Uccavaca, Uccāvaca, Ucca-avaca: 14 definitions
Uccavaca means something in Hinduism, Sanskrit, Buddhism, Pali, the history of ancient India. If you want to know the exact meaning, history, etymology or English translation of this term then check out the descriptions on this page. Add your comment or reference to a book if you want to contribute to this summary article.
Alternative spellings of this word include Uchchavacha.
Vyakarana (Sanskrit grammar)Source: Wikisource: A dictionary of Sanskrit grammar
Uccāvaca (उच्चावच).—Diverse; cf. उच्चावचेष्वर्थेषु भवन्ति निपाताः (uccāvaceṣvartheṣu bhavanti nipātāḥ) Nir. I.3.4.
Vyakarana (व्याकरण, vyākaraṇa) refers to Sanskrit grammar and represents one of the six additional sciences (vedanga) to be studied along with the Vedas. Vyakarana concerns itself with the rules of Sanskrit grammar and linguistic analysis in order to establish the correct context of words and sentences.
India history and geographySource: Cologne Digital Sanskrit Dictionaries: Indian Epigraphical Glossary
Ucca-avaca.—(CII 1), ‘more or less’, ‘of various kinds’. Note: ucca-avaca is defined in the “Indian epigraphical glossary” as it can be found on ancient inscriptions commonly written in Sanskrit, Prakrit or Dravidian languages.
The history of India traces the identification of countries, villages, towns and other regions of India, as well as mythology, zoology, royal dynasties, rulers, tribes, local festivities and traditions and regional languages. Ancient India enjoyed religious freedom and encourages the path of Dharma, a concept common to Buddhism, Hinduism, and Jainism.
Languages of India and abroad
Pali-English dictionarySource: BuddhaSasana: Concise Pali-English Dictionary
uccāvaca : (adj.) high and low; various.Source: Sutta: The Pali Text Society's Pali-English Dictionary
Uccāvaca refers to: high and low, various, manifold Vin. I, 70, 203; J. IV, 115, 363 (= mahaggha-samaggha C. p. 366); Sn. 703, 714, 792, 959; Dh. 83; Nd1 93, 467; Vv 121 (= vividha VvA. 60); 311.
Note: uccāvaca is a Pali compound consisting of the words ucca and avaca.
Pali is the language of the Tipiṭaka, which is the sacred canon of Theravāda Buddhism and contains much of the Buddha’s speech. Closeley related to Sanskrit, both languages are used interchangeably between religions.
Sanskrit dictionarySource: DDSA: The practical Sanskrit-English dictionary
Uccāvaca (उच्चावच).—a. [mayūravyaṃsakādigaṇa] P.II.1.72.
1) High and low, uneven, irregular, undulating; Manusmṛti 6.73.
2) Great and small, variegated, heterogeneous.
3) Various, multiform, of various kinds, diverse; उच्चावचाश्च पदार्था भवन्तीति गार्ग्यः (uccāvacāśca padārthā bhavantīti gārgyaḥ) Nir; Manusmṛti 1.38; Śiśupālavadha 4.46; Daśakumāracarita 48,14,156.
--- OR ---
Uccāvaca (उच्चावच).—a. High and low, great and small; see उच्चावच (uccāvaca).
Uccāvaca is a Sanskrit compound consisting of the terms ucca and avaca (अवच).Source: Cologne Digital Sanskrit Dictionaries: Shabda-Sagara Sanskrit-English Dictionary
(-caḥ-cā-caṃ) 1. Various, multiform. 2. Uneven, irregular, undulating. 3. High and low. E. udak upper, and avāk lower, great and small, &c.; the compound is irregular.Source: Cologne Digital Sanskrit Dictionaries: Benfey Sanskrit-English Dictionary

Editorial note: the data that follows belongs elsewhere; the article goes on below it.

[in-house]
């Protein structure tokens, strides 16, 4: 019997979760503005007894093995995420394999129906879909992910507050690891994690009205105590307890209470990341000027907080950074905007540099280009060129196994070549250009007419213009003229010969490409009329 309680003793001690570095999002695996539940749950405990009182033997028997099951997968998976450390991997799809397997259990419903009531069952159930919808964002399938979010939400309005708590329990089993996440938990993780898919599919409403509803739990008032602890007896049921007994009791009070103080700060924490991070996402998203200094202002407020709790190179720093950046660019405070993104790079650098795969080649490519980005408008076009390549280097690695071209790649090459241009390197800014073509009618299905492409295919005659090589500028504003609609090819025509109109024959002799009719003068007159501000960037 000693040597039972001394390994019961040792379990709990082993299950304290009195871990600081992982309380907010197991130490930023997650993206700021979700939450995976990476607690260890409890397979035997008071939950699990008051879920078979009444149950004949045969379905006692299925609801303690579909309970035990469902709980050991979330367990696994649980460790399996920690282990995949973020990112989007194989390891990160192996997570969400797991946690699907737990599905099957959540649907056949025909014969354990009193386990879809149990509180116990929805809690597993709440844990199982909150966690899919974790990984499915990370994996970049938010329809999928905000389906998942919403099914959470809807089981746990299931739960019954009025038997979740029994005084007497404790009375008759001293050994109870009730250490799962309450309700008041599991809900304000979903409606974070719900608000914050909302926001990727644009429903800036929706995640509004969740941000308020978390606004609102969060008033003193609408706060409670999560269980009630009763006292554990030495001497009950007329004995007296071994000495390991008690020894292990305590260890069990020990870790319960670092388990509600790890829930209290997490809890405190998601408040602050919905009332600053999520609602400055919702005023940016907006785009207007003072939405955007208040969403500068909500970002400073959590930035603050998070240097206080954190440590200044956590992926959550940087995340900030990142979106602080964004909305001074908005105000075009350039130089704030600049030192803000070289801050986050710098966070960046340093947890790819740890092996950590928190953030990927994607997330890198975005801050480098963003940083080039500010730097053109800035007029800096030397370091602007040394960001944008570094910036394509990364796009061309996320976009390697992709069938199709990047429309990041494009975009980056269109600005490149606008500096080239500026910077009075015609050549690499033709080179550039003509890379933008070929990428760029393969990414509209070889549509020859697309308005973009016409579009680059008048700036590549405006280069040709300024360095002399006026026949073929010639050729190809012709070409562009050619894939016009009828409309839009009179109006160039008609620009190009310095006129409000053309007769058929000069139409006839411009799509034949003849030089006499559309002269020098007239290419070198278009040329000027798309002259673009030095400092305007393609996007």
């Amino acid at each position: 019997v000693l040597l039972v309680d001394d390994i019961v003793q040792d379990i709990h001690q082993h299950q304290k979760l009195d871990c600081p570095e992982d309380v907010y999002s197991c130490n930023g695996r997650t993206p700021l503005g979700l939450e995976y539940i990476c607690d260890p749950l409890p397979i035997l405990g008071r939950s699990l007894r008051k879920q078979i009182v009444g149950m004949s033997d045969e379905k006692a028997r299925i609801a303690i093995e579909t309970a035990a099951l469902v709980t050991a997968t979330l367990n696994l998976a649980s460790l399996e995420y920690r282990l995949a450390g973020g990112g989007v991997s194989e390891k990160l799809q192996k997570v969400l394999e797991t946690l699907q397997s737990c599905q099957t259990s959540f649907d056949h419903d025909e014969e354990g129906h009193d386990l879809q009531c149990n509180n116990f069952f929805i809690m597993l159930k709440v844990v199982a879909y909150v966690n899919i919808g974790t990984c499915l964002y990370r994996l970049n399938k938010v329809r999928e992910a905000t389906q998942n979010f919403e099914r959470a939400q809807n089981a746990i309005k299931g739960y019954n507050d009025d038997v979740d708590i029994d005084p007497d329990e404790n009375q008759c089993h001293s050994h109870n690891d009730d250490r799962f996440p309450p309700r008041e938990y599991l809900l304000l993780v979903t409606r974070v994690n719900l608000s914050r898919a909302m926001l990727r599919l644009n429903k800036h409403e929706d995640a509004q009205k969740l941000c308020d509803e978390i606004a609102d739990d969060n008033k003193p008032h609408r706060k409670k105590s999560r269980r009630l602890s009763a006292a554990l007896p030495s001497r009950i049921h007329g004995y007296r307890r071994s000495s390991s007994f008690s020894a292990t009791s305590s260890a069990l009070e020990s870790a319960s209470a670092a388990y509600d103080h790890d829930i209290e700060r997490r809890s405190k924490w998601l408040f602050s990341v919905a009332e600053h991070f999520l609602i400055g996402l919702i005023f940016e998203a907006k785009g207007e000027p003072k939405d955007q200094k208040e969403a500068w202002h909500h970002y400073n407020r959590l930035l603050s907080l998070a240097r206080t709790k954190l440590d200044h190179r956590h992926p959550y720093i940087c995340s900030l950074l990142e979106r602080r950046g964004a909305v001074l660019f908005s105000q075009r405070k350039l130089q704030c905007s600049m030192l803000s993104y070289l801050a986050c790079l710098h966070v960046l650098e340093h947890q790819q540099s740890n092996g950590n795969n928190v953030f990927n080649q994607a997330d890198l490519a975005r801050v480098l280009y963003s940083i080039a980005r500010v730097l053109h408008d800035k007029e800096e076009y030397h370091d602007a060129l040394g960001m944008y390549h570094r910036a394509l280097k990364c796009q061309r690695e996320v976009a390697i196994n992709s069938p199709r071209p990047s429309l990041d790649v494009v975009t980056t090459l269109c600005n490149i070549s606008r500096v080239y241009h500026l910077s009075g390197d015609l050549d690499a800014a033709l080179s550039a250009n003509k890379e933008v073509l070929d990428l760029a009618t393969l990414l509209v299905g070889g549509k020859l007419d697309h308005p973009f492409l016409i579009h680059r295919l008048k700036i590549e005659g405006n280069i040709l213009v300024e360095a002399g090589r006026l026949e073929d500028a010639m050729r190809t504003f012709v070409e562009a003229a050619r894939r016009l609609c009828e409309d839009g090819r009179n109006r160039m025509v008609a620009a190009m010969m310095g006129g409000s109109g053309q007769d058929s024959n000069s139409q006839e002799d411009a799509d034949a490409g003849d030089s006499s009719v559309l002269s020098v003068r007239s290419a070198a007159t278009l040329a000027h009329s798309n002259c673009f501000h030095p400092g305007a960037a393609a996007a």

Uccāvaca (उच्चावच).—i. e. ucca -ava-añc + a, adj. High and low, various, [Mānavadharmaśāstra] 12, 14.Source: Cologne Digital Sanskrit Dictionaries: Cappeller Sanskrit-English Dictionary
Uccāvaca (उच्चावच).—[adjective] high and low. great and small, various.Source: Cologne Digital Sanskrit Dictionaries: Monier-Williams Sanskrit-English Dictionary
1) Uccāvaca (उच्चावच):—[from ucca] mfn. high and low, great and small, variegated, heterogeneous
2) [v.s. ...] various, multiform, manifold
3) [v.s. ...] uneven, irregular, undulating, [Śatapatha-brāhmaṇa; Taittirīya-saṃhitā; Mahābhārata; Rāmāyaṇa; Manu-smṛti etc.]Source: Cologne Digital Sanskrit Dictionaries: Yates Sanskrit-English Dictionary
Uccāvaca (उच्चावच):—[(caḥ-cā-caṃ) a.] Various; uneven, high and low.Source: DDSA: Paia-sadda-mahannavo; a comprehensive Prakrit Hindi dictionary (S)
Uccāvaca (उच्चावच) in the Sanskrit language is related to the Prakrit word: Uccāvaya.
[Sanskrit to German]
Sanskrit, also spelled संस्कृतम् (saṃskṛtam), is an ancient language of India commonly seen as the grandmother of the Indo-European language family (even English!). Closely allied with Prakrit and Pali, Sanskrit is more exhaustive in both grammar and terms and has the most extensive collection of literature in the world, greatly surpassing its sister-languages Greek and Latin.
Kannada-English dictionarySource: Alar: Kannada-English corpus
1) [noun] the difference or distinguishing characters between the haves and have-nots or oppressors and the oppressed or the upper caste people and the lower caste people, etc. in a society.
2) [noun] a wandering from the main subject in talking or writing; a speaking or writing unconnectedly or foolishly; digression.
Kannada is a Dravidian language (as opposed to the Indo-European language family) mainly spoken in the southwestern region of India.
See also (Relevant definitions)
Starts with: Uccavacata.
Ends with: Anuccavaca.
Search found 6 books and stories containing Uccavaca, Uccāvaca, Ucca-avaca; (plurals include: Uccavacas, Uccāvacas, avacas). You can also click to the full overview containing English textual excerpts. Below are direct links for the most relevant articles:
Dhammapada (Illustrated) (by Ven. Weagoda Sarada Maha Thero)
The Agni Purana (by N. Gangadharan)
Bhajana-Rahasya (by Srila Bhaktivinoda Thakura Mahasaya)
Kuntaka’s evaluation of Sanskrit literature (by Nikitha. M)
1. Saduktikarṇāmṛta in Kuntaka’s treatment < [Chapter 5 - Kuntaka’s Evaluation of some Stray Verses]
The Mahavastu (great story) (by J. J. Jones)